Comments – The Real Deal

To comment or not to comment, that is the question!

I’m not referring to the comments made verbally but rather comments in your code. They are a vital piece of code that I see disappearing from code (especially from procedures) and this frustrates me.

There are arguments out there for NOT putting comments in code; that your code should “tell the story” to the reader. Personally I think that’s horse crap. Trying to read someone’s code in the attempts of figuring out WHY they are doing things the way that they did is near impossible. I can see HOW they are doing things via the code but the why is more important.

This is especially true when doing deployments. When you send your code to your production DBA to deploy, if they are worth their weight they are reviewing your code. Well, if they aren’t doing that they really should. If you don’t include comments it’s very difficult to determine some things later in life:

  1. Who touched the Code last
  2. When the change was put into place
  3. What you might have changed
  4. Why things changed
By the way, I think that this list is also ordered in the order of importance.

The Who

If you don’t put your name on the code then when things break it can be difficult to track down who made the change. When it breaks at 2AM, it’s really a pain. When that happens I want to make sure that I’m calling the right person when I have to. Otherwise there is a chance that I’ll have to do a phone tree and wake up multiple people to find the right person.   Some of you might be asking, why do I call? Why not just fix it and move on? Well, often times I know how to physically fix the issue but what I don’t know is the business ramifications of the fix.  I like to be as informed as possible when fixing production issues, thus I call folks when needed.

In the event that I am able to resolve the issue myself, I still won’t know who to follow up with in the morning unless it’s in the comments. I could guess, I but after being up at 2AM, I’d rather not play “Where In The World Is That Person Who Wrote This?” game.

The When

When the code was last touch is just as important as the Who. This will help me to correlate the change with the change control process as well as any other documentation that might be available. It essentially gives me another point of reference that I can use.

If you don’t have a change control process in place, you should really get one.

The What

I think some people think that comments have to be large and detailed. They don’t. Honest, they just don’t. They just need to quickly and easily tell a short story. You can do this very easily just by including a line that has a quick blurb on why changed. It’s that simple.  If you can tweet stuff in 140 characters or less, you can leave a comment.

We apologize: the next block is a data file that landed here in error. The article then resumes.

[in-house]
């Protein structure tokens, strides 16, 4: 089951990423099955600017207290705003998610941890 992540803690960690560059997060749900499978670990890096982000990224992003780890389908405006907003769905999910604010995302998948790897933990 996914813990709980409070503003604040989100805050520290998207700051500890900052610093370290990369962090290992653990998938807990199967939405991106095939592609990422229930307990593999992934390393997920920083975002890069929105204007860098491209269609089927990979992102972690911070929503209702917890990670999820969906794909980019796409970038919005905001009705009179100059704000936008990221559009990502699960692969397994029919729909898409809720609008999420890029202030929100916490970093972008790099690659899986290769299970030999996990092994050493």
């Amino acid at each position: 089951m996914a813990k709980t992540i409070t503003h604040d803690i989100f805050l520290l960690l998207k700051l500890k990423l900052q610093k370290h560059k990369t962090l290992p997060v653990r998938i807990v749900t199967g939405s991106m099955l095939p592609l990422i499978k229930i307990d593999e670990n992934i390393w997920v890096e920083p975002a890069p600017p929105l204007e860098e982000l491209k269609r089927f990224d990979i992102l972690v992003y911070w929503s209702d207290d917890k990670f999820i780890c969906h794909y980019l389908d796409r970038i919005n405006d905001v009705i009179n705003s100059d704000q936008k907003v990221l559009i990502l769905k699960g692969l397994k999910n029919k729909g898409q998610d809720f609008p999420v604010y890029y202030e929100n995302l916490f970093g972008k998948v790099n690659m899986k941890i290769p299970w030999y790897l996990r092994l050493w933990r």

The Why

This to me is the optional piece of the comment. It’s a great to have and helps keep everybody’s sanity. If you can explain your logic behind the change, great!! If not, do the best that you can.

At the very least, if you can include Who & When, I’ll be happy with that. By providing me with that information I can at least go back to that specific individual and start to ask questions. I can fill in the What & Why through that conversation.

But if you don’t provide any of that or the comments are in a place that I don’t know about (IE: source control) then I’m somewhat screwed and have to make the best of it.

Source Control

Some will argue that all of the comments should go into source control. Great! I agree!! Are all of your databases in a proper database project and then tied to source control? Are all of your scripts in source control? If not, then tough luck. I would bet that most shops haven’t yet adopted putting their databases into source control. Until that happens (and it should), put your comments in the code.

I can assure you that at 2AM looking at the source control is going to be my last stop.


Here is an example of a comment block that you can include in your stored procedures. You are welcome to modify it anyway shape or form.

It’s that simple folks. Not real fancy is it?  If you wanted to, you could even make yourself a template in SSMS to use for when you are creating a new procedure/view/function. This would ensure that all new procedures would have some sort of comment.

As someone who supports the production environment, these few lines of code mean a lot to me when I have to trouble shoot issues.  Oh, and believe me when I say that I do indeed look at the comments.

So do your DBA a favor. Put comments in.  It’ll only take you 30 seconds to do.

© 2013 – 2015, John Morehouse. All rights reserved.

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